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Ammi B. Young

Ammi B. Young
Born (1798-06-19)June 19, 1798
Lebanon, New Hampshire
Died March 14, 1874(1874-03-14) (aged 75)
Washington, D.C.
Nationality American
Occupation Architect
Buildings Vermont State House
Shattuck Observatory
Projects Oversaw design and construction of all federal buildings as the first Supervising Architect

Ammi Burnham Young (June 19, 1798 – March 14, 1874)* was a 19th-century American architect whose commissions transitioned from the Greek Revival to the Neo-Renaissance styles. His design of the second Vermont State House brought him fame and success, which eventually led him to become the first Supervising Architect of the U.S. Treasury Department. As federal architect, he was responsible for creating across the United States numerous custom houses, post offices, courthouses and hospitals, many of which are today on the National Register. His traditional architectural forms lent a sense of grandeur and permanence to the new country's institutions and communities. Young pioneered the use of iron in construction. *According to his cemetery information his birth date is June 19, 1799 and his death date is March 13, 1874.

Early life and works

Born in Lebanon, New Hampshire, Ammi B. Young was the son of Rebecca Burnham and Samuel Young, a builder-designer of churches, courthouses and academy buildings in the Lebanon area. He showed a talent for mathematics and drawing, and at the age of 14, began work in his father's trade. In 1823, Young married his first wife, Mary Hough of Lebanon. Like many aspiring builder-designers of the day, he learned the classical orders from pattern books by New England architect Asher Benjamin. Indeed, his design for the Federal style First Congregational Church, built in Lebanon in 1828, borrows significantly from Plate K of The American Builder's Companion. Early commissions included dormitories at nearby Dartmouth College, where his brother, Ira Young, was Professor of Natural Philosophy. But the novice architect also learned from working in the Boston office of Alexander Parris, whose characteristic work in granite influenced Young's subsequent governmental commissions.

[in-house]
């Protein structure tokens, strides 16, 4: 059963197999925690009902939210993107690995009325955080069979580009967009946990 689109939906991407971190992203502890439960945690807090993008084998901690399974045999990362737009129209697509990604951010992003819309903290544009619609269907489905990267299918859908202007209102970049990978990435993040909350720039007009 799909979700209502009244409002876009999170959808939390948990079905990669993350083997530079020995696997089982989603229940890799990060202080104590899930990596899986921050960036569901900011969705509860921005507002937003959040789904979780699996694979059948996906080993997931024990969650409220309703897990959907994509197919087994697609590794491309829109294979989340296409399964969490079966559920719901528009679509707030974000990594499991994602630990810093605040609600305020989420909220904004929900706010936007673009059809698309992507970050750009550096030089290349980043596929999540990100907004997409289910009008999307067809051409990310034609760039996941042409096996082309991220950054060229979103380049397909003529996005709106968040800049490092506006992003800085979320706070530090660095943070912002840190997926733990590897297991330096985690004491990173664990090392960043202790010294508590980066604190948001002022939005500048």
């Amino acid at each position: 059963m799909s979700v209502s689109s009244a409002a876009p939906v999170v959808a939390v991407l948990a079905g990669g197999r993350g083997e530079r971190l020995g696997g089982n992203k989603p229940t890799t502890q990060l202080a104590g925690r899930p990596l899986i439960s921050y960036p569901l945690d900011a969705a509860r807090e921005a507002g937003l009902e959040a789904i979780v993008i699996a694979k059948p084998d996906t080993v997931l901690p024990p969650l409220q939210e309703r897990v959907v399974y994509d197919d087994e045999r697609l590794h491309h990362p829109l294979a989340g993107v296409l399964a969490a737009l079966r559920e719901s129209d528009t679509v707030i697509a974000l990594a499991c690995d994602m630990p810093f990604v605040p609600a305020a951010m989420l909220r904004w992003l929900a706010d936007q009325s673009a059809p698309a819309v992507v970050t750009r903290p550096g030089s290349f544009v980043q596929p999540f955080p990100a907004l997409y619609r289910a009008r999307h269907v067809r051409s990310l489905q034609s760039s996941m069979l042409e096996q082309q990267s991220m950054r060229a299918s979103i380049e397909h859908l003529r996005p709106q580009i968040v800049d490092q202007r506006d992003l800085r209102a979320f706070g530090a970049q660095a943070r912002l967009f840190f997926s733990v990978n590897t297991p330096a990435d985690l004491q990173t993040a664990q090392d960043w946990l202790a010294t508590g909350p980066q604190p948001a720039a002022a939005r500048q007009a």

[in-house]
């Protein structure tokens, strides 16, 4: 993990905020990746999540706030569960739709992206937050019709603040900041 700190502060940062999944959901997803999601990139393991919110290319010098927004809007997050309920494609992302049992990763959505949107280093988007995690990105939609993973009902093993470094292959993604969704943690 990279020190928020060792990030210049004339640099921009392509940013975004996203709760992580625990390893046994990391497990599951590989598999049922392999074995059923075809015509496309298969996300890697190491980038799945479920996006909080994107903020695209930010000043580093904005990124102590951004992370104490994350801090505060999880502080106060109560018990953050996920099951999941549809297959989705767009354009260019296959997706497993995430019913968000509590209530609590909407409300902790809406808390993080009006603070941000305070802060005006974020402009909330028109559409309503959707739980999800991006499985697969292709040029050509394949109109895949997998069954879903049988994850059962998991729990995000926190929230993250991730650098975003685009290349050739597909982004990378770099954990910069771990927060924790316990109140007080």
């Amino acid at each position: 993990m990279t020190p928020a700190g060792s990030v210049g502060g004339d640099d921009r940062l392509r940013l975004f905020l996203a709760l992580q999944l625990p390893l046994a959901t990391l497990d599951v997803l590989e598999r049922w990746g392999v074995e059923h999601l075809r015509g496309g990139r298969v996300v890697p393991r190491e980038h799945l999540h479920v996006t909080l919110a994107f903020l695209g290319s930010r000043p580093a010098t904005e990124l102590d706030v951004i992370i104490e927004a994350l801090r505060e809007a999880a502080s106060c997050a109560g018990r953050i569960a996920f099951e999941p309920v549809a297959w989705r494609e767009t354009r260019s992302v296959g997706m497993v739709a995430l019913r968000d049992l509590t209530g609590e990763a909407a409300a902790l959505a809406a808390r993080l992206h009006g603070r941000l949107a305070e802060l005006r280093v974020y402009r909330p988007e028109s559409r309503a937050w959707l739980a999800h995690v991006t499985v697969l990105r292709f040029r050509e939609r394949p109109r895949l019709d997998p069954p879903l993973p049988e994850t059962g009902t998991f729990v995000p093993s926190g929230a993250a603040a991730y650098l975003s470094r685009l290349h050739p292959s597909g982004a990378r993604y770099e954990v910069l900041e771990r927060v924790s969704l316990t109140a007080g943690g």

In 1830, Young opened his own office in Burlington, Vermont, a trade center growing fast since the 1823 opening of the Champlain Canal which connected Lake Champlain with the Hudson River and New York City. Here he designed the 1832 St. Paul's Church in the Gothic Revival style. His first monumental work was the Second Vermont State House, a cruciform Greek Revival structure built between 1833 and 1838, which combined a Doric portico modeled on the Temple of Theseus in Athens, with a low saucer dome inspired by the Pantheon in Rome. The building's granite blocks were hauled to Montpelier on the frozen Winooski River from quarries at Barre. But a fire in 1857 destroyed much of the building, except for the portico and some of the walls. With considerable respect for Young's original design, the Vermont State House was rebuilt, although now with wings extended by a bay, and a cupola crowning the roof – the plan of Thomas Silloway, trained in Young's office from 1847 until 1851. The result was considered by architect Stanford White the finest example of the Greek Revival style in the country.